Former Dayton Children’s Hospital doctor Arun Aggarwal pleaded guilty Thursday to four counts of gross sexual imposition, according to Montgomery County Common Pleas court records.
Aggarwal, a pediatric gastroenterologist, had previously pleaded not guilty to allegations that he improperly touched the breasts of two teenage female patients.
“Between Dec. 23, 2013, and Nov. 10, 2014, the defendant, a pediatric gastroenterologist at Dayton Children’s Hospital, inappropriately touched teens during medical examinations,” said a statement released Thursday by the office of Montgomery County Prosecutor Mat Heck. “The inappropriate touching was not a medically necessary part of the examination.”
Aggarwal’s attorney, Samuel Shamansky, said Thursday the plea agreement between his client and the county calls for a 10-month sentence, with credit for the four months he has been in jail awaiting trial.
When he gets out, the agreement states he will voluntarily return to his native India if he is not deported. He is currently in the country on a work visa.
“This gives him certainty and ends a very difficult saga in his life and he’s eager to get back to India and move ahead,” Shamansky said.
The agreement will now be presented to Montgomery County Common Pleas Judge Mary Wiseman. Formal sentencing is scheduled for Dec. 28.
Aggarwal also could face financial sanctions of up to $5,000 on each count and a prison term of 18 months on each count, according to the court filing.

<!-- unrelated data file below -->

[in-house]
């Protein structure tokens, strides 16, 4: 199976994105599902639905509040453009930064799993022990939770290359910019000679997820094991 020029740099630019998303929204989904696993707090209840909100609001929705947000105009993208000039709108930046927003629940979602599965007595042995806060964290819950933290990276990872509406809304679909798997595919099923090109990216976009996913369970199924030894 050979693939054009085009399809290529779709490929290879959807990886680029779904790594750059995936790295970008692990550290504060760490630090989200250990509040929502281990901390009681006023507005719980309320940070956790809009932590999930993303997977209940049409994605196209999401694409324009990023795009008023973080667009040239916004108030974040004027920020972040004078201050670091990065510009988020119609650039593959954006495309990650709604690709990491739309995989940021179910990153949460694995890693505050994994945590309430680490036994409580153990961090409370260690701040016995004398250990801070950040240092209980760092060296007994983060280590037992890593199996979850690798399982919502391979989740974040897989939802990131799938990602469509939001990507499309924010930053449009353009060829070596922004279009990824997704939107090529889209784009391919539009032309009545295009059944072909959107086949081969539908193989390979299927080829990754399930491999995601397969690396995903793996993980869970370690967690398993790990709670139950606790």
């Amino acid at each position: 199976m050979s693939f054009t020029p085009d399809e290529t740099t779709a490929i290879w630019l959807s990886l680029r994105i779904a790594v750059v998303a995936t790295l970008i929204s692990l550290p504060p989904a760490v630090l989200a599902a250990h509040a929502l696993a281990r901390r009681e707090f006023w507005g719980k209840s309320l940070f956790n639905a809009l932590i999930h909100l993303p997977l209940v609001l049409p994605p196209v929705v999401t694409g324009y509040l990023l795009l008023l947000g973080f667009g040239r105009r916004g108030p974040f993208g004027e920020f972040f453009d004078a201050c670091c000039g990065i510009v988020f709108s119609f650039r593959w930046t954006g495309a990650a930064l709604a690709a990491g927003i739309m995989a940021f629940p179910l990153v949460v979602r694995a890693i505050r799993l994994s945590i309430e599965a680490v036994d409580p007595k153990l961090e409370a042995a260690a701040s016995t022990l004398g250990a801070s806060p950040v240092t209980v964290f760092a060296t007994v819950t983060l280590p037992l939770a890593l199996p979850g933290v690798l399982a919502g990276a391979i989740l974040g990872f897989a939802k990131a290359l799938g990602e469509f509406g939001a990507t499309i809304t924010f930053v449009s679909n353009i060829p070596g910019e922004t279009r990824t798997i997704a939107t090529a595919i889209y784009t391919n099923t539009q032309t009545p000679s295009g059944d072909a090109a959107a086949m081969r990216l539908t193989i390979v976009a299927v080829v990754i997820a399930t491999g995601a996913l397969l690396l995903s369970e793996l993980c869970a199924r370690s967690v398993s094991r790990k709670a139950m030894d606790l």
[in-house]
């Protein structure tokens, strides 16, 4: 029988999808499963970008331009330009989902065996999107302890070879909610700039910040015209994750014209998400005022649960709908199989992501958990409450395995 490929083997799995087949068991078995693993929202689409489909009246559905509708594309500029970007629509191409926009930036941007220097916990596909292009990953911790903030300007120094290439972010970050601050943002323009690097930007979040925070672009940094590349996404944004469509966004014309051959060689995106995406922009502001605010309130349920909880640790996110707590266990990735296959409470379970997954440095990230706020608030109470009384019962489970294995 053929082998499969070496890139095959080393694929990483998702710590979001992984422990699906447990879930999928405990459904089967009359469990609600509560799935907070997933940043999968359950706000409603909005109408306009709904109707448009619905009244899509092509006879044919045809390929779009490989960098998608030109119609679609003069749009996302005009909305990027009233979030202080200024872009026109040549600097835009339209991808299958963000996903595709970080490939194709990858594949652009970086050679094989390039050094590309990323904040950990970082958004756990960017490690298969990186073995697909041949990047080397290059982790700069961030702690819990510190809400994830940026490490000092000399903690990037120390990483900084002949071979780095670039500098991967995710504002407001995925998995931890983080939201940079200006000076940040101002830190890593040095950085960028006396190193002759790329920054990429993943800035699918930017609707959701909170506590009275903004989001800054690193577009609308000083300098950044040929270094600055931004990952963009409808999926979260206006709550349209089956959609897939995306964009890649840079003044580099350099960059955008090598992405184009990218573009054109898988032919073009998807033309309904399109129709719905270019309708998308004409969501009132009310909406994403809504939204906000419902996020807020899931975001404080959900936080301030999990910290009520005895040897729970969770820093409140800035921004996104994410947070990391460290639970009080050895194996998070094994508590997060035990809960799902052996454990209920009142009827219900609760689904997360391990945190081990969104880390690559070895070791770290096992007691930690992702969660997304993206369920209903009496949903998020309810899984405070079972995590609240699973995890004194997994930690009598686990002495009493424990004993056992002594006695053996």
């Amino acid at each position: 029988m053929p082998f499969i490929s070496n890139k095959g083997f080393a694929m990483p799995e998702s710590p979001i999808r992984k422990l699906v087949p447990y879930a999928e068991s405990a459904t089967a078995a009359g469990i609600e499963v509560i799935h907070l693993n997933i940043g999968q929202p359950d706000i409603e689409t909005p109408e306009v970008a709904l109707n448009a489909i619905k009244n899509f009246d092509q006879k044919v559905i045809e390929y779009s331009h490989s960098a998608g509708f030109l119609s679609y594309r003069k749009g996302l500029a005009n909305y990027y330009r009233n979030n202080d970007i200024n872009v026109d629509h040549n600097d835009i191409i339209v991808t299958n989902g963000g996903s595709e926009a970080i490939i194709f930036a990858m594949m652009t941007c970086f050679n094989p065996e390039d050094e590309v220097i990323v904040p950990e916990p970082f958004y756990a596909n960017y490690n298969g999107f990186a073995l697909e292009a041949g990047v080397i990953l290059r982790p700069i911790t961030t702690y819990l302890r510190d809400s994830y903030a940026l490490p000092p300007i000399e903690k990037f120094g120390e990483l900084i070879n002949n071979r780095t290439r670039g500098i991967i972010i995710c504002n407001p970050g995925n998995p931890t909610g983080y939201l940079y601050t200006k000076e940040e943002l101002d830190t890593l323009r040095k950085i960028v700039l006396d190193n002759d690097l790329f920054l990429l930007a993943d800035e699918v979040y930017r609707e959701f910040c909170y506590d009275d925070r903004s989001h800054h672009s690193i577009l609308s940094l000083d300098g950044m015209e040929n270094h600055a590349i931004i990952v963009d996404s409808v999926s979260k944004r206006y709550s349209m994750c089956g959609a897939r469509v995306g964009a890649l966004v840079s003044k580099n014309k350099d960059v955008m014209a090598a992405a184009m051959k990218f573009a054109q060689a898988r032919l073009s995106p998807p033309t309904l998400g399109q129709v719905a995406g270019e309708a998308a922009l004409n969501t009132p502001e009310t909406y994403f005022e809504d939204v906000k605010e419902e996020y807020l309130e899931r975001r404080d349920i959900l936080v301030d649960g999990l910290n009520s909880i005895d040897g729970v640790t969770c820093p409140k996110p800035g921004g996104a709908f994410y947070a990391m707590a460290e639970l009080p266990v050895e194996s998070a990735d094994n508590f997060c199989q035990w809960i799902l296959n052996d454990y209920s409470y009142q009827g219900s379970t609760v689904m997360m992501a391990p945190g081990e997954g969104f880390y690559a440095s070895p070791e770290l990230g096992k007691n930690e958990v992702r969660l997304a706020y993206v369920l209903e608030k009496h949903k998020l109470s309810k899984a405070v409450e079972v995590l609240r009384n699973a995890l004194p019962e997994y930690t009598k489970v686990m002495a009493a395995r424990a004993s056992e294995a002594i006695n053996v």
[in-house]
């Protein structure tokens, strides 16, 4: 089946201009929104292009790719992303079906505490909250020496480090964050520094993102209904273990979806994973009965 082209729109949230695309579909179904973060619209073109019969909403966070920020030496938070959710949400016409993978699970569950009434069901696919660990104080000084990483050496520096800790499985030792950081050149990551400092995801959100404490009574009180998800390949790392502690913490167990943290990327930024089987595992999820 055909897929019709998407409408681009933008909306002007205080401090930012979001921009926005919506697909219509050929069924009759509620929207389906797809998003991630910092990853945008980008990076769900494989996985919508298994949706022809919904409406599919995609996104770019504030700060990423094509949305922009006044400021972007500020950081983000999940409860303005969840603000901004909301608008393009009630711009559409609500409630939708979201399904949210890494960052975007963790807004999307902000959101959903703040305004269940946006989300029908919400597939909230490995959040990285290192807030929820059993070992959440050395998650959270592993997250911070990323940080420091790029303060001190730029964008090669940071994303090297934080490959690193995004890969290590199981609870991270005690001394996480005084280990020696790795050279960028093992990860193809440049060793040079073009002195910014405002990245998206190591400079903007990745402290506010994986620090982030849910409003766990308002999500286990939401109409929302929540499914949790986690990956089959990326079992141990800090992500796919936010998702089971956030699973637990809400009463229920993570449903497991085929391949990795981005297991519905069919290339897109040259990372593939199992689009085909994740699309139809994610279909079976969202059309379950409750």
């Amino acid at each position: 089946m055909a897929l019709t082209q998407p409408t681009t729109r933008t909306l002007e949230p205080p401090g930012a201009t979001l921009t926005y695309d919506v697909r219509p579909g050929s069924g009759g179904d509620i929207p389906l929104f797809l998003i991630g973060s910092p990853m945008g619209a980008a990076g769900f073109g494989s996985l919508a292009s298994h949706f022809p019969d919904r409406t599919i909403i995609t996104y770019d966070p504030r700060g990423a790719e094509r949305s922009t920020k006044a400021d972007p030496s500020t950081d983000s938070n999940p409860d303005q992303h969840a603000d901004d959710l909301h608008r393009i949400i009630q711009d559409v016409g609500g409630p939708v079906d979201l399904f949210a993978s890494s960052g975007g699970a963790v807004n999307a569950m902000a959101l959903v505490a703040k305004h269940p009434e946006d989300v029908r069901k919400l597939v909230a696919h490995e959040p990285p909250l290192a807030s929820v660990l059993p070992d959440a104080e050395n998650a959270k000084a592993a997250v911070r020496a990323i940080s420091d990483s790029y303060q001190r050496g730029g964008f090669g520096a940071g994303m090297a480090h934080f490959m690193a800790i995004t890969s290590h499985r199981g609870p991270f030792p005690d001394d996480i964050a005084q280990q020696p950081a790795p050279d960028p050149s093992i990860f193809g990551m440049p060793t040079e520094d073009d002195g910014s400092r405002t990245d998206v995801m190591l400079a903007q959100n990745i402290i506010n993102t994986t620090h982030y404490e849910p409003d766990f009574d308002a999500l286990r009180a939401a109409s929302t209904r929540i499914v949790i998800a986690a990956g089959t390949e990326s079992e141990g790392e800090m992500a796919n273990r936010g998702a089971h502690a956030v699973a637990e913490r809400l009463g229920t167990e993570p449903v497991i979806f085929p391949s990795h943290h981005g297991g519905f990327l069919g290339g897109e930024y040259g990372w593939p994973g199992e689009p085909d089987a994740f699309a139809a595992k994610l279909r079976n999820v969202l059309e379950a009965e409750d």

The agreement says he will be a Tier 1 offender, meaning he will be unable to reside within 1,000 feet of a school, preschool or daycare and must register his address every year for 15 years.
Aggarwal, 40, was arrested in August at Dulles International Airport allegedly attempting to flee the country after he was indicted by a Montgomery County grand jury. He is currently in the Montgomery County jail. His bond is set at $500,000.
Aggarwal practiced at Dayton Children’s Hospital, but he was employed by Wright State University. He was hired in December 2013 and terminated by WSU in September 2015 after his hospital admitting privileges lapsed during the police investigation.
Aggarwal sued Wright State in federal court alleging he was fired without due process, and an arbitrator has ruled the university has to pay Aggarwal $91,799 because the school didn’t follow proper steps to fire him. The university may appeal the decision.
The prosecutor’s office initially declined to move forward on charges against Aggarwal following a lengthy police investigation. The case was reopened last summer after Aggarwal was stripped of his medical license by the State Medical Board of Ohio.
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